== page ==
13. 11 Rings, Phil Jackson – A great journey from the greatest coach of all time, this book opens your eyes to delegation and putting team before self. My favorite part of this book was the details of the 1991 NBA Finals Game 5 when the Bulls (won their first championship). I wrote about Jackson’s coaching of Jordan to give up the rock in order to win. Here are some book highlights.
  14. 5 levels of leadership, John Maxwell – A classic leadership must read (or you can shortcut it by checking out John’s talk on Youtube. Here are my highlights.
  15. Becoming Steve Jobs, Brent Schlender – Biographies are best as audibles on long bike rides or paddleboard sessions. This book really didn’t move me much – I’m impressed by his art but not the biggest fan of Job’s leadership style. No notes.
  16. 21 Laws of Leadership – Also a great/short leadership read. This was another audible for long bike rides, my notes
  17. WHO, Randy Smart – I believe that bringing on top talent is my biggest strength and opportunity as a CEO. There are two books that have most inspired my philosophy here: 1) Hire with your Head (recruiting) and 2) WHO (interviewing/selecting). Here are my highlights from WHO. We also have compiled this into a hiring.salesloft.com internal doc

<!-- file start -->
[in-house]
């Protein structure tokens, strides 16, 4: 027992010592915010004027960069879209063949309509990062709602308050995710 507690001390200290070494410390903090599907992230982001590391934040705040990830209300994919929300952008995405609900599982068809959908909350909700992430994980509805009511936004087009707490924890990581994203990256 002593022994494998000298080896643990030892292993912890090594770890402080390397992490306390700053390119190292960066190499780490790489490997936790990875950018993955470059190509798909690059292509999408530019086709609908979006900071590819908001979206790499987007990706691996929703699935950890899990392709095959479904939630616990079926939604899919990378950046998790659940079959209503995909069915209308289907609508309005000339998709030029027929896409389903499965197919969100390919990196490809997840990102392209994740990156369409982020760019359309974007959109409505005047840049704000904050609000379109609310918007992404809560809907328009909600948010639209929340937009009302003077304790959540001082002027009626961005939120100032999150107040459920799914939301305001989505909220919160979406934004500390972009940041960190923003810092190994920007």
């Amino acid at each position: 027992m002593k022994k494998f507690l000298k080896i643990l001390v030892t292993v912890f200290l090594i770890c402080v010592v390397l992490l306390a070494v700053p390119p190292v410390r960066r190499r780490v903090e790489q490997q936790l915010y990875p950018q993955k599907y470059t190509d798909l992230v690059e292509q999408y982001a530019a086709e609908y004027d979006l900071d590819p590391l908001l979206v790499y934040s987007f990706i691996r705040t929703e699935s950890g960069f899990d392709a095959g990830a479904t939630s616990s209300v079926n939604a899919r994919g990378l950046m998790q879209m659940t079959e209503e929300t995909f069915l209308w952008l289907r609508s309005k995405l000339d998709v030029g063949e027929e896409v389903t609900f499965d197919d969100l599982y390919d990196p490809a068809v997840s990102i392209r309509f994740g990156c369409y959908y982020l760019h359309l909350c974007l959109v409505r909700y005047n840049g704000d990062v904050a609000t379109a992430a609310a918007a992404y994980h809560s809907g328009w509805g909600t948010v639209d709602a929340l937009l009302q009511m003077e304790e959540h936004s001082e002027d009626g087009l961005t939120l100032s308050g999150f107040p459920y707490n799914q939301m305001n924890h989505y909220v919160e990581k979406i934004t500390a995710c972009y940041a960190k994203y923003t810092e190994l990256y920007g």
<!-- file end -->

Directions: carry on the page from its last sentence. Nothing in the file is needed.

18. Startup Boards, Brad Feld –  I had my first ever board meeting this year. Beforehand I read my this book. Here are my highlights.
  19. Influence, Robert Cialdini – Every marketer should read this book, or at least someone else’s highlights on it. It was a little boring so I sped through parts – this YouTube video was actually spot on.
  20. I Never Metaphor I Didn’t Like – This book was a ton of fun and a great way to end the year. Here are my highlighted passages.

Please let me know if you have any great title suggestions for 2016.

  1. Dear Kyle;

    Thank you very much for the list. They are great books. I will definitely start reading the first one. If you haven’t read, my suggestion for you is “Let’s Get Real, or Let’s not Play” from Mahan Khalsa and Randy Illig. The book is great. I teach the “Helping Clients Succeed” sales programme and the training is based on that book.



  2. Kyle –
    Great list and thanks for sharing with the world. Going to grab a couple of these for 2016 and here’s a couple to add to your list this upcoming year I found helpful from ’15:

    The Score Takes Care of Itself – Bill Walsh
    Multipliers – Liz Wiseman
    It Worked for Me – Colin Powell
    The Alliance – Reid Hoffman / Chris Yeh